Lunar New Year is a celebration of the arrival of spring and the beginning of a new year on the lunisolar calendar. It is the most important holiday in China, and it is also widely celebrated in South Korea, Vietnam, and countries with a significant overseas Chinese population. While the official dates encompassing the holiday vary by culture, those celebrating consider it the time of the year to reunite with immediate and extended family.
Commonly known as the Spring Festival in China, Lunar New Year is a fifteen-day celebration marked by many traditions. At home, families decorate windows with red paper cuttings and adorn doors with couplets expressing auspicious wishes for the new year. Shopping for holiday sundries in open-air markets and cleaning the house are also beloved traditions. The Lunar New Year’s Eve reunion dinner is the highlight that kicks off the holiday, a feast with a spread of symbolic dishes, such as a whole fish representing abundance, that bring good luck and fortune. The fifteenth and final day of the holiday is the Lantern Festival, during which people have tangyuan, or sweet glutinous rice balls, and children carry lanterns around the neighborhood at night to mark the end of the celebration.
Enjoy our Lunar New Year digital library, which represents the richness of traditions and celebrations across cultures. Connect to your loved ones near and far with an e-card featuring an artwork from the Smithsonian’s National Museum of Asian Art.
Celebrate with us through online programs
We invite you to attend our virtual Lunar New Year programs, all of which are free of charge.
Lunar New Year’s Eve Reunion Dinner: Holiday-Inspired Cooking Demos
Monday, January 31, 2022 | 6 – 7pm
Meditation and Mindfulness
Friday, February 4, 2022 | 12 – 12:30pm
Shanghai Quartet: Tan Dun’s Feng–Ya–Song (Ballad –Hymn –Song), introduced by composer Tan Dun
Friday, February 4, 2022 | 7pm
Qianlong: Imperial Collector and Connoisseur
Tuesday, February 8, 2022 | 12 – 1pm
Meditation and Mindfulness
Friday, February 11, 2022 | 12 – 12:30pm
Send an e-card to friends and family
Start the new year by connecting your loved ones near and far. Send an artwork from the National Museum of Asian Art and write a personalized note.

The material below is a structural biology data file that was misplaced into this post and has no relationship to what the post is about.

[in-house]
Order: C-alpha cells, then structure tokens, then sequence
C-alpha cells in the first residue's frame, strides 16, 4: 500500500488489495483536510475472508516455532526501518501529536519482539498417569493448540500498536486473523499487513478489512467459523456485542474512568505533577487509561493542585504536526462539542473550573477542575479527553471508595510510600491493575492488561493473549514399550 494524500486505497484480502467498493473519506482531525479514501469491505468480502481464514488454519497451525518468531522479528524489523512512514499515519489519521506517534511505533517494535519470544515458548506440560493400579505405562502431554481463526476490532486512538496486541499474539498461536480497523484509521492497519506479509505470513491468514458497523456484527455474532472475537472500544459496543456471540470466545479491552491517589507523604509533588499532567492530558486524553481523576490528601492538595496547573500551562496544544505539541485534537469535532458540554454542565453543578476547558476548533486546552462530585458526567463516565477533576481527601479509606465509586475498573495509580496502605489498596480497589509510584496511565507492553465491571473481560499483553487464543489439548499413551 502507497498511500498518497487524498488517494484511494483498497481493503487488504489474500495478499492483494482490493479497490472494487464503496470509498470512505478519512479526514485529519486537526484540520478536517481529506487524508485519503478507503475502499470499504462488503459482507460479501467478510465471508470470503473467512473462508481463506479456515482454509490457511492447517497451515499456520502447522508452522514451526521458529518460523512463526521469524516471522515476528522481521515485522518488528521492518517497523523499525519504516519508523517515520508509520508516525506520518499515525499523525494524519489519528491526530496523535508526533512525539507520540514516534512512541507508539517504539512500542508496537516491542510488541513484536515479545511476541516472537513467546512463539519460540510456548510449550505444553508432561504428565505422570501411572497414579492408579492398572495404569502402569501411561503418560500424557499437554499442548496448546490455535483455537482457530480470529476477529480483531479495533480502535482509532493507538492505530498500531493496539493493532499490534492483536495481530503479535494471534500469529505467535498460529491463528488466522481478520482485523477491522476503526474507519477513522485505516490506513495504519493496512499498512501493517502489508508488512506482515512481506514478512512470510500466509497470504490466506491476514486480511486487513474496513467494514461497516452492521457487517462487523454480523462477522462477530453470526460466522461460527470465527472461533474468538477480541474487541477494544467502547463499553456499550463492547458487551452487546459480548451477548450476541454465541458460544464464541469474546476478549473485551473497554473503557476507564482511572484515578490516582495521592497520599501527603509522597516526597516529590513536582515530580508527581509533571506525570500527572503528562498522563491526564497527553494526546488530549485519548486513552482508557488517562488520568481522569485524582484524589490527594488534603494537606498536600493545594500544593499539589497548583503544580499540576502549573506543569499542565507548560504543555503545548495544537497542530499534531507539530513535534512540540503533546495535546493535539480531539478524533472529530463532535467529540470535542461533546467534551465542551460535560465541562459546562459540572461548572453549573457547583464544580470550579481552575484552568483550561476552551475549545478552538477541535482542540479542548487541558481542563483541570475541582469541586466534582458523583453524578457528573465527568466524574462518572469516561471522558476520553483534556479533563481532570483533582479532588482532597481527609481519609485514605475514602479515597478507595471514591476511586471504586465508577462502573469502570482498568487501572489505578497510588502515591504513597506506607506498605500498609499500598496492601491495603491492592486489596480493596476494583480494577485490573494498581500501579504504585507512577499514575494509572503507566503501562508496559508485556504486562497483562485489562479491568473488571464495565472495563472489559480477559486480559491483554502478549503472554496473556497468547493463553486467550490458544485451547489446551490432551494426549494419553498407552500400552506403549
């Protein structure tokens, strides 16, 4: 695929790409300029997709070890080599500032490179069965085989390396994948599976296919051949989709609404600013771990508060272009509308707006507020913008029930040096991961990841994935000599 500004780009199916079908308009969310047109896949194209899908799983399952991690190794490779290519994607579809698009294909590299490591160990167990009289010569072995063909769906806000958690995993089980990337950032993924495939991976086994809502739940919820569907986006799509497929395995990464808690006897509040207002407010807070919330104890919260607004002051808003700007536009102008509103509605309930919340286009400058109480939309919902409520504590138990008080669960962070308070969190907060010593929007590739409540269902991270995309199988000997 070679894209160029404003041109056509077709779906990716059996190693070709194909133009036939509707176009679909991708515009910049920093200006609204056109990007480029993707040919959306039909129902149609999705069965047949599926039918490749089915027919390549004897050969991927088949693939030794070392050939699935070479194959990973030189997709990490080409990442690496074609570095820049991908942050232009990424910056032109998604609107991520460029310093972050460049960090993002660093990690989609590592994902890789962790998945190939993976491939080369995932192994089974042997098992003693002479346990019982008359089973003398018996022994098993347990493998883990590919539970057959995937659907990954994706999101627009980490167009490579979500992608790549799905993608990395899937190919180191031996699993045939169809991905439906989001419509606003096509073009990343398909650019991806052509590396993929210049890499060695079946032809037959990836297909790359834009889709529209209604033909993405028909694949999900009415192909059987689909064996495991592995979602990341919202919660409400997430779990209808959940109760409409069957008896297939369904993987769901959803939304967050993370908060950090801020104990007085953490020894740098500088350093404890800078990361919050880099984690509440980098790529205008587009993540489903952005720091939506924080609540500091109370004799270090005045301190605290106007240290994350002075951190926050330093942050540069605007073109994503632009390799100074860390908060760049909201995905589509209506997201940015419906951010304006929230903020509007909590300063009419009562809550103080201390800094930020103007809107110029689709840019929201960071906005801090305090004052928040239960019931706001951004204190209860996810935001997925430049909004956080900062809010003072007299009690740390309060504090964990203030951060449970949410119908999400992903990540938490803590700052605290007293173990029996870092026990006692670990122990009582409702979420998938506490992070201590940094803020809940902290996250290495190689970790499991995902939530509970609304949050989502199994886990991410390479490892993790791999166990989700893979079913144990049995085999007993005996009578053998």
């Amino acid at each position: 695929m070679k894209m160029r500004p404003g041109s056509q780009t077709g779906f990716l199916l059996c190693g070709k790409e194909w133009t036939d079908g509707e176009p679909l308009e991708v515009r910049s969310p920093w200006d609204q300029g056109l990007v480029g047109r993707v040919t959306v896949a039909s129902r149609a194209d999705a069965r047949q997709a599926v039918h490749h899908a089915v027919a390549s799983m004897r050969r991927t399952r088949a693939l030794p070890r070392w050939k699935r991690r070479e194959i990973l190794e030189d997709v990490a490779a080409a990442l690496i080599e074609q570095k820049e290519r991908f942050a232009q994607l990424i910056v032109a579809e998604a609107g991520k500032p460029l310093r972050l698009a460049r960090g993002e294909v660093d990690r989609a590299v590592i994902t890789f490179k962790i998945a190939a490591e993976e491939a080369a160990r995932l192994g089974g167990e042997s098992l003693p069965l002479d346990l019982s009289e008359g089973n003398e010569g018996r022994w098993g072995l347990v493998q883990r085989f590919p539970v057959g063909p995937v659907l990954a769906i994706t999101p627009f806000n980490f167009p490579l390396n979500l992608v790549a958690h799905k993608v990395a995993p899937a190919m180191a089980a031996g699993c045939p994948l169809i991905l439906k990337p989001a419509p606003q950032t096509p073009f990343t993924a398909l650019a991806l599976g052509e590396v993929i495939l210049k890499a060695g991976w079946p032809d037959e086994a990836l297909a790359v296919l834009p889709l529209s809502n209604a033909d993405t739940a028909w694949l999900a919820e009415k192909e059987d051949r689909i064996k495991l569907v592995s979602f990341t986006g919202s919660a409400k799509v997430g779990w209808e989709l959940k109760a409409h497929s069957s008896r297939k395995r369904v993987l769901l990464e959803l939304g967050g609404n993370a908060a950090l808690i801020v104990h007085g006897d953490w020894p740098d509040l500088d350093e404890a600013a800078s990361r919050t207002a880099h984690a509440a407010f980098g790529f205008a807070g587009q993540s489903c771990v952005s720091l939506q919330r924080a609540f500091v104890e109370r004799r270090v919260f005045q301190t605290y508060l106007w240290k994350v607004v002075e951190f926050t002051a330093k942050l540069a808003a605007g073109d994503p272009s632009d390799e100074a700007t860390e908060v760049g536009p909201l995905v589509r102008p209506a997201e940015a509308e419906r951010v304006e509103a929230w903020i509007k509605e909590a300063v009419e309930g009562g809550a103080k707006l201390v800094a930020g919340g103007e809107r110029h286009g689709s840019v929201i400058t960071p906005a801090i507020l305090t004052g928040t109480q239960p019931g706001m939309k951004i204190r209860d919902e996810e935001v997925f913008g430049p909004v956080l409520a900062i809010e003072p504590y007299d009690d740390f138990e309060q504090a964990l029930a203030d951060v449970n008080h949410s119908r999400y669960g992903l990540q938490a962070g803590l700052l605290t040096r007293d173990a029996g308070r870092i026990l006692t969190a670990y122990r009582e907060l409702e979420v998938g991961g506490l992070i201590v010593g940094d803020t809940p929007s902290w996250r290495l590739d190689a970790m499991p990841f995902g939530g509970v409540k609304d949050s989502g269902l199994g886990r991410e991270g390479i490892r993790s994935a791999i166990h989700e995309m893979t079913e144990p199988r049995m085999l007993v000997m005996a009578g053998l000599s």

Get creative with art-inspired activities for all ages
Create your own Monkey King mask and download pictures of artworks from our collections that you can color.
Learn more about Lunar New Year traditions
We’re celebrating Lunar New Year by sharing personal insights about how different countries mark the holiday. Post your own traditions in the comment sections of these blogs.
- Lunar New Year: Then and Now
- Lunar New Year: Your Birthday Too
- Lunar New Year: Celebrating Seollal
- Memories of a Lunar New Year Past
- Lunar New Year Lessons from Chinese School
- Zhong Kui and the Lunar New Year
- Lion Dancing for Lunar New Year
- Happy Losar
Discover art and music online
Enjoy our library of Lunar New Year videos highlighting collections, performances, and past celebrations.
- Chinese Music for the Lunar New Year
Also called the Spring Festival, the Lunar New Year in China marks the traditional start of the agricultural season. It’s also a time to admire the hearty plum blossom, which flowers so early that snow is sometimes still on the ground. Enjoy these performances of music celebrating plum blossoms, lingering snow, and the arrival of springtime. This compilation draws from concerts at the museum featuring Bing Xia on zheng, Yi Zhou on pipa and qin, Miao Yi Min on xiao and dizi, and the Gang-a-Tsui Theater, all recorded live at the National Museum of Asian Art.
For Educators: Teaching China with the Smithsonian
Discover videos and objects related to Lunar New Year. These resources are perfect asynchronous learning assignments for students in grades 5 through 12.
- Spring Festival, Lunar New Year
- Palace Women and Children Celebrating the New Year
- New Year’s Prints
- Students in Mandarin language immersion classes may be interested in viewing Teaching China with the Smithsonian‘s thirty-two videos, now with captions in Mandarin.
Teachers can access the following Mandarin lesson plans:
- Learning Jueju through Chinese Painting: A Branch of Bamboo
- Self-cultivation and Enlightenment: Cultural Activities of the Ancient Chinese Literati
- Beliefs and Values in Ancient China: Buddhism, Daoism, and Confucianism
Take an immersive tour of two Chinese artworks through story maps from Google Arts and Culture:
Need a fun interactive activity? Complete our Lunar New Year-inspired puzzle.
Virtual Pre-K–12 Field Trips
Lunar New Year
Available December 13, 2021–February 4, 2022
Available for Grades Pre-K–8
What is Lunar New Year, and how is the celebration similar to and different from celebrations marking January 1? Experience the entertainment, foods, symbols, and other customs of Lunar New Year. During this virtual field trip, students will explore works of art. Other possible activities include participating in an interactive storytelling session, completing a simple art project, and watching video clips of Lunar New Year festivities. Ring in the Year of the Tiger!
Show your festive spirit on Zoom
Join your next Zoom call with a newly designed Zoom background using artworks from the Freer and Sackler collections.
Enjoy even more Lunar New Year activities with our Smithsonian partner, Smithsonian American Art Museum.